My uncle lived in the States (Chicago-area) for a few years in the mid-70´s, had some friends who were Elvis-fans, and went with them to a concert in Chicago in May 1977. A few years ago I asked him about his experience, not just the concert itself.

(As a child I idolized my uncle for having seen Elvis live and constantly asked him about the show, what songs Elvis had sung, etc)

- Did he think Elvis looked ill or just a bit overweight? What did other fans think about his appearance? It´s long ago now, and since my uncle wasn´t really a fan himself, he doesn´t remember all the details, but what he did remember was that after the show he went with some fans to a bar and there was a lot of talk about (and concern for) EP´s health problems, and that there was talk of drug and/or alcohol abuse... I found that very interesting.

Sun Jul 03, 2005 4:34 pm

I’ll always remember reading reports of Elvis’ later shows in the old ‘Elvis Monthly’ magazines.

Many fans would say that Elvis looked great, but was just a little bloated around the stomach, and when you watch some of the fan shot super 8 footage from this period, you get the idea that this is the way he would have looked if you were sat in the middle of a packed auditorium.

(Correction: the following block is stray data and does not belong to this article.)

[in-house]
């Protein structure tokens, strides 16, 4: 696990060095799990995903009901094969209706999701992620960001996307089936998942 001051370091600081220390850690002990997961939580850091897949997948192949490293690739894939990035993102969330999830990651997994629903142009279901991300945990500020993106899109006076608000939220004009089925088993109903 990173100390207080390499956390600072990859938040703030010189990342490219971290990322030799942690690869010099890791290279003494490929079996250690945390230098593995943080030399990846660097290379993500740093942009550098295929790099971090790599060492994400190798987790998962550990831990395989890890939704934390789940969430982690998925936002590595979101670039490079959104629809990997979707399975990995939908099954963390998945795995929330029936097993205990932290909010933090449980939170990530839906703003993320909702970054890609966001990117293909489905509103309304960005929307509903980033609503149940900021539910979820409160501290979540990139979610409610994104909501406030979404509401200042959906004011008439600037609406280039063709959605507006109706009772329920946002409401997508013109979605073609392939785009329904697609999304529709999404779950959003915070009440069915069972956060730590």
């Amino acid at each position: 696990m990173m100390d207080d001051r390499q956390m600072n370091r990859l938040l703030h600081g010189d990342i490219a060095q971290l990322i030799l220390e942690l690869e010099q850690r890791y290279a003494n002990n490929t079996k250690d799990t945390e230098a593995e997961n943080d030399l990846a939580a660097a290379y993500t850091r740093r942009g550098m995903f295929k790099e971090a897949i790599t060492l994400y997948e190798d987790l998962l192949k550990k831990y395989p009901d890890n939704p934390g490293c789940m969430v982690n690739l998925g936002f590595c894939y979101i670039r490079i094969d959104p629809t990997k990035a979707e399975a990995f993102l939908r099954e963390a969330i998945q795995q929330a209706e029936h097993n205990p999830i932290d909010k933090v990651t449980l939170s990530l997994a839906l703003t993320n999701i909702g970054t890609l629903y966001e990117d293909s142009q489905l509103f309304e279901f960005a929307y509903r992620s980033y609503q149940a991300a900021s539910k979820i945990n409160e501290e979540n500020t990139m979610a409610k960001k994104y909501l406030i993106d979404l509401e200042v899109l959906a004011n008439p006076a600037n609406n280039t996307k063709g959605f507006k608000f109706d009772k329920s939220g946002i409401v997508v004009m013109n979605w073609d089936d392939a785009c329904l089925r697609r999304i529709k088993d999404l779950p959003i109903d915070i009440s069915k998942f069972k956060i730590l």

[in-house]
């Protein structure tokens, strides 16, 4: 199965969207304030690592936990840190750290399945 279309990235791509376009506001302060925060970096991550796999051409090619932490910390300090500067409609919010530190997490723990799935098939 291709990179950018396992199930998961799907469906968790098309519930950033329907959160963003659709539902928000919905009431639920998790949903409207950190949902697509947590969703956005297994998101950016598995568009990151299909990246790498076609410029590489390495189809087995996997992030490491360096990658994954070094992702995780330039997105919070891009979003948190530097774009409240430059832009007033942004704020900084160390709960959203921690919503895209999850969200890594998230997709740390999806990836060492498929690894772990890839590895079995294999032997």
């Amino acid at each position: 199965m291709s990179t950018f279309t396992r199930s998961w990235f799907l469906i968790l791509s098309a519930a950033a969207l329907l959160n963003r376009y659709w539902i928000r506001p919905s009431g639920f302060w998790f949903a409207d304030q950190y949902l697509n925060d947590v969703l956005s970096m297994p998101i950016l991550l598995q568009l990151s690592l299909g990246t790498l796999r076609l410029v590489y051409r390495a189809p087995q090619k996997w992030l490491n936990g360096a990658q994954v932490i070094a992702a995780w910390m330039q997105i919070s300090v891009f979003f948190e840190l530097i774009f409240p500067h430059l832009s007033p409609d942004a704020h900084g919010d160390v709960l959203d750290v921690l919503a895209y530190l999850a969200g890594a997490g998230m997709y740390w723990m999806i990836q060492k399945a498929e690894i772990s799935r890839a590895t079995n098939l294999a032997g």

The reports of the shows themselves were often over enthusiastic, but who wouldn’t be if they’d just realised one of their dreams and got to see Elvis Presley in concert. Certainly what was written in these fan magazines was much more positive than the stories that the tabloids were writing, and it goes without saying that the fan accounts were the ones that I believed in at the time.

It’s also worth noting that back in those days, if we could get our hands on a recording of one of these shows, it was taped in the audience, so any mistakes or mumbled dialogue was drowned out by the screams and applause that were also picked up on the tape, giving a real sense of occasion and excitement to what we would now rate as an ordinary or poor performance.